Fog water collection is an emerging opportunity to combat local water shortages in water-scarce areas where sustainable access to water is unreliable, but fog events are frequent. Since fog water systems are implemented within or near communities, they eliminate or decrease the need to travel far distances for the collection of water during times of scarcity. As a result, these systems decrease the physical and social burden of water collection on women and girls, who are the primary water gatherers in most traditional communities. This is an important outcome because women and girls are disproportionately affected by water scarcity and are not seen as equals in water management, access, or control. This paper illustrates how several fog water collection projects have shown, empirically, that the positive outcomes for women and girls may include the freeing of time for domestic and educational pursuits, improved health outcomes, and improved perceptions of self and others’ perceptions of women. These findings are important at a time when the world at large is addressing the Sustainable Development Agenda, where Sustainable Development Goal (SDG) 6 necessitates safe water and sanitation for all and SDG 5 ensures gender equality to empower all women and girls.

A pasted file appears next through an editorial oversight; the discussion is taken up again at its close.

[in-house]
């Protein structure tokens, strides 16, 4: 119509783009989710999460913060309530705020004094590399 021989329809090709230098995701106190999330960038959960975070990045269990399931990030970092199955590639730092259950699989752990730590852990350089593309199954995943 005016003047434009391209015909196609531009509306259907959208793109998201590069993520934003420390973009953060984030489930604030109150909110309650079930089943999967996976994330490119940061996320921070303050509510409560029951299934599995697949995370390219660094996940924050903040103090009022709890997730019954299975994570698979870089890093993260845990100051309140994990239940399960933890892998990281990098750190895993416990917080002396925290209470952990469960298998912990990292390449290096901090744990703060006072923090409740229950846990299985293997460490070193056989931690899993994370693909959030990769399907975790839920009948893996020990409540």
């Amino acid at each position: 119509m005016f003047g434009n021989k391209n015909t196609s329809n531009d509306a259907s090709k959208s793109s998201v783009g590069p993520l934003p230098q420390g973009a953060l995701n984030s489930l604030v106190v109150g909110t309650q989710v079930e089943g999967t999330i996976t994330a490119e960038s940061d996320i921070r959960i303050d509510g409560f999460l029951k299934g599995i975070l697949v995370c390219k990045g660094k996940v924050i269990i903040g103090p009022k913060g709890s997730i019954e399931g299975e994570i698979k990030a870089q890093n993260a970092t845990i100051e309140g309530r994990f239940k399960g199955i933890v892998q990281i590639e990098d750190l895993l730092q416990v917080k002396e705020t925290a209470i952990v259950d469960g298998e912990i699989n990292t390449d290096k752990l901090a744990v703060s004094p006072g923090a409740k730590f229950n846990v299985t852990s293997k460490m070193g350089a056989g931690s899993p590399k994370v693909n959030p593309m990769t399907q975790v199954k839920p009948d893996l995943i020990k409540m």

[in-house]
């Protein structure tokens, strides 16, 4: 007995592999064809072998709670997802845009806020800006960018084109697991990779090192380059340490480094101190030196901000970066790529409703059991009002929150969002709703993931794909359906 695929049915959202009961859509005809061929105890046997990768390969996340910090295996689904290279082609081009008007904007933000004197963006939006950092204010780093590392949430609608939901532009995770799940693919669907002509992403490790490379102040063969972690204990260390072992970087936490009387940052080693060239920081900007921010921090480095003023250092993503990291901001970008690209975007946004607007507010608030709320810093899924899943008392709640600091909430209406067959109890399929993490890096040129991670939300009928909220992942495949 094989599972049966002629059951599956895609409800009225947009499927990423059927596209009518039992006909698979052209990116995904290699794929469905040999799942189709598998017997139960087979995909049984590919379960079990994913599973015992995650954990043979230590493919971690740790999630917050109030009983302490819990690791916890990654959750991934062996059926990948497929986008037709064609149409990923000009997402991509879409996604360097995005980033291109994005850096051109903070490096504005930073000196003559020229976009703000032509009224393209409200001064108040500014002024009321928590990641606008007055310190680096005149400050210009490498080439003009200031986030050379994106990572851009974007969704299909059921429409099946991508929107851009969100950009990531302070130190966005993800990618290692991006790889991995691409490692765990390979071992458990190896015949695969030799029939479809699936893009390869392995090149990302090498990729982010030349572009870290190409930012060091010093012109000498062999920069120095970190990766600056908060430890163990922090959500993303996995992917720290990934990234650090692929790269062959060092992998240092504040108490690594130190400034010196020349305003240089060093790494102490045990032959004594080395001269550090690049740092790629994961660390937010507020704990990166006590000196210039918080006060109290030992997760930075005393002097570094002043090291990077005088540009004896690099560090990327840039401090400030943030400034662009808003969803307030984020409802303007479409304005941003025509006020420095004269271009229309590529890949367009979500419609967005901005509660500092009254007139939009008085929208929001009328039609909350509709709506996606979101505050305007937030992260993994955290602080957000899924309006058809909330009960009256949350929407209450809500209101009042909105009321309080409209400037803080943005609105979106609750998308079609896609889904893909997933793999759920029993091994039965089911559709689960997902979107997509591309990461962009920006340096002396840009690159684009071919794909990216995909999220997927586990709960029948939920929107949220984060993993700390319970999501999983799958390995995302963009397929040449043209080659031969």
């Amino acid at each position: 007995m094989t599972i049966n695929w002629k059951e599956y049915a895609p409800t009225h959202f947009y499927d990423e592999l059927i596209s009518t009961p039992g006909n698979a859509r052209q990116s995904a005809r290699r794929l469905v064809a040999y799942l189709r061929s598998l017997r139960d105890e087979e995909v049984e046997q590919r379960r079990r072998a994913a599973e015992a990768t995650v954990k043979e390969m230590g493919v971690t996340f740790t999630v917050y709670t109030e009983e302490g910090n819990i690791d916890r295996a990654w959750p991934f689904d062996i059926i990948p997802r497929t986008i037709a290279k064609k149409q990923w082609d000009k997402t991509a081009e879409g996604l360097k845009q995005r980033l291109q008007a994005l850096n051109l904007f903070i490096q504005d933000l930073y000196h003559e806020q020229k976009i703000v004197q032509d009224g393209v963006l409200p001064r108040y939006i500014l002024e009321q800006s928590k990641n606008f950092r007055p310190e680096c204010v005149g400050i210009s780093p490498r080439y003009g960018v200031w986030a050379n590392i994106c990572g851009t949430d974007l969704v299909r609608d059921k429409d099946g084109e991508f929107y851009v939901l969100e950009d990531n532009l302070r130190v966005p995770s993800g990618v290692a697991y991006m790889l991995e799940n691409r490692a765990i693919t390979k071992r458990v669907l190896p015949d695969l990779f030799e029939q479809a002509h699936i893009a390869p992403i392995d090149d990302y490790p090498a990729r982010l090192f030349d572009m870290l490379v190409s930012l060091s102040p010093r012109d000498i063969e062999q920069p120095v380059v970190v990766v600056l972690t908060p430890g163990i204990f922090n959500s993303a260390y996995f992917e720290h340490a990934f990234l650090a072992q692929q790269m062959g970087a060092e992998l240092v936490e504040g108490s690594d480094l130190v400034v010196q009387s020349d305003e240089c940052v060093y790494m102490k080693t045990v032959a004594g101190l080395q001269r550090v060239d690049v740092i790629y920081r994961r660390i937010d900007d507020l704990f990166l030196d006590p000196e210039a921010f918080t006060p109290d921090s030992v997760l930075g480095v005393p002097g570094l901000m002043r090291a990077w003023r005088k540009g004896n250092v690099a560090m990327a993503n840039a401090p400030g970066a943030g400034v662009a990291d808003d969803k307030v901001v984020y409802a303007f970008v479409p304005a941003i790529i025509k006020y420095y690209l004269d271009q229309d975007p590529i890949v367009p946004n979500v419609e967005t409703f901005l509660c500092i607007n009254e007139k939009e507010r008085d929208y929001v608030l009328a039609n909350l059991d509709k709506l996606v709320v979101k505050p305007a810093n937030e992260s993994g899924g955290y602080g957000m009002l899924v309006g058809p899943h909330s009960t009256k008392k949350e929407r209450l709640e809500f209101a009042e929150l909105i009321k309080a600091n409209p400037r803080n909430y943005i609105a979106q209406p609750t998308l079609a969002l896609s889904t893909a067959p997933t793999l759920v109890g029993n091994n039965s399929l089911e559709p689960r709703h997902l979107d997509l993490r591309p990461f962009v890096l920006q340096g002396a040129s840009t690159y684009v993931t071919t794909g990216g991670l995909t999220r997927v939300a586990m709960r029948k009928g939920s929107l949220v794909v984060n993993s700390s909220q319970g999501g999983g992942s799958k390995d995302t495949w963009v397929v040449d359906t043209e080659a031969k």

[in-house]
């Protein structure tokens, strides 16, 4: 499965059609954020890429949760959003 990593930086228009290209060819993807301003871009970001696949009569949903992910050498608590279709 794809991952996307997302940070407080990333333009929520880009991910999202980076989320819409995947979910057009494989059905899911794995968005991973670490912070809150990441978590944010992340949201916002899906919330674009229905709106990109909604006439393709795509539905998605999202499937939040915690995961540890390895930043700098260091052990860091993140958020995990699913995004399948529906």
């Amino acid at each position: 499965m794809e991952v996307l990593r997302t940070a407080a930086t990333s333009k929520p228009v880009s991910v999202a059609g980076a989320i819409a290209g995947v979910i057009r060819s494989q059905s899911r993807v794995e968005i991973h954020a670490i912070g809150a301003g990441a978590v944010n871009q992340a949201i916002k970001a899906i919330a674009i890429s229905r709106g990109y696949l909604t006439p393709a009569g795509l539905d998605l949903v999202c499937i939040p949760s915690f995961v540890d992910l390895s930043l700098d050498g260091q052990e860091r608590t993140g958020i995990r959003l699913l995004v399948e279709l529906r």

This is an open access article distributed under the Creative Commons Attribution License
which permits unrestricted use, distribution, and reproduction in any medium, provided the original work is properly cited.